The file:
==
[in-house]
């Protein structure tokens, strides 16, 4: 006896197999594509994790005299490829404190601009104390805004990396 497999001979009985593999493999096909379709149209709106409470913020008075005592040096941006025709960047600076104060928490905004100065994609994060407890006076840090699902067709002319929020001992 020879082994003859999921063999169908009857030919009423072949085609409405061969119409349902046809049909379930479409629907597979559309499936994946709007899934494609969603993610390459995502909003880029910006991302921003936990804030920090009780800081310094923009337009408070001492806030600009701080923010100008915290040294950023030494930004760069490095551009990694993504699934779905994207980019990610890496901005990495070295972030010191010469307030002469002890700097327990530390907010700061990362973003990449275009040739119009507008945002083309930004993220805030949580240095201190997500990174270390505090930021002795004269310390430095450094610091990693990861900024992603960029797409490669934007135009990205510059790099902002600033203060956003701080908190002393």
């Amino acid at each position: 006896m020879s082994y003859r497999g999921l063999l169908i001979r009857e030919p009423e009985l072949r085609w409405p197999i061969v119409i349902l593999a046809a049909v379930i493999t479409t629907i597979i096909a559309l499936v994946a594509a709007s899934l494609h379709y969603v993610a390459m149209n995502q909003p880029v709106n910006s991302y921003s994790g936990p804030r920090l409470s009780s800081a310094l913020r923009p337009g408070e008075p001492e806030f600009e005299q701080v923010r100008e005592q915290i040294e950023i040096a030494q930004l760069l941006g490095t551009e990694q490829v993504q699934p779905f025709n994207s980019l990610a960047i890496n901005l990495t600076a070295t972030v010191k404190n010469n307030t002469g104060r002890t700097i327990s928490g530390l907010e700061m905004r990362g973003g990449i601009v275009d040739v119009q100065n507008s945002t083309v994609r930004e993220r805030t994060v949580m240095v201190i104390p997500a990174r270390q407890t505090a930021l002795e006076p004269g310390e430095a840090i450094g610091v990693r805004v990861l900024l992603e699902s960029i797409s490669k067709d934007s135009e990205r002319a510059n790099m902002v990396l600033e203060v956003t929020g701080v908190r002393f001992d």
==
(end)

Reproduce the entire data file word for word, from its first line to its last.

[in-house]
């Protein structure tokens, strides 16, 4: 006896197999594509994790005299490829404190601009104390805004990396 497999001979009985593999493999096909379709149209709106409470913020008075005592040096941006025709960047600076104060928490905004100065994609994060407890006076840090699902067709002319929020001992 020879082994003859999921063999169908009857030919009423072949085609409405061969119409349902046809049909379930479409629907597979559309499936994946709007899934494609969603993610390459995502909003880029910006991302921003936990804030920090009780800081310094923009337009408070001492806030600009701080923010100008915290040294950023030494930004760069490095551009990694993504699934779905994207980019990610890496901005990495070295972030010191010469307030002469002890700097327990530390907010700061990362973003990449275009040739119009507008945002083309930004993220805030949580240095201190997500990174270390505090930021002795004269310390430095450094610091990693990861900024992603960029797409490669934007135009990205510059790099902002600033203060956003701080908190002393």
């Amino acid at each position: 006896m020879s082994y003859r497999g999921l063999l169908i001979r009857e030919p009423e009985l072949r085609w409405p197999i061969v119409i349902l593999a046809a049909v379930i493999t479409t629907i597979i096909a559309l499936v994946a594509a709007s899934l494609h379709y969603v993610a390459m149209n995502q909003p880029v709106n910006s991302y921003s994790g936990p804030r920090l409470s009780s800081a310094l913020r923009p337009g408070e008075p001492e806030f600009e005299q701080v923010r100008e005592q915290i040294e950023i040096a030494q930004l760069l941006g490095t551009e990694q490829v993504q699934p779905f025709n994207s980019l990610a960047i890496n901005l990495t600076a070295t972030v010191k404190n010469n307030t002469g104060r002890t700097i327990s928490g530390l907010e700061m905004r990362g973003g990449i601009v275009d040739v119009q100065n507008s945002t083309v994609r930004e993220r805030t994060v949580m240095v201190i104390p997500a990174r270390q407890t505090a930021l002795e006076p004269g310390e430095a840090i450094g610091v990693r805004v990861l900024l992603e699902s960029i797409s490669k067709d934007s135009e990205r002319a510059n790099m902002v990396l600033e203060v956003t929020g701080v908190r002393f001992d």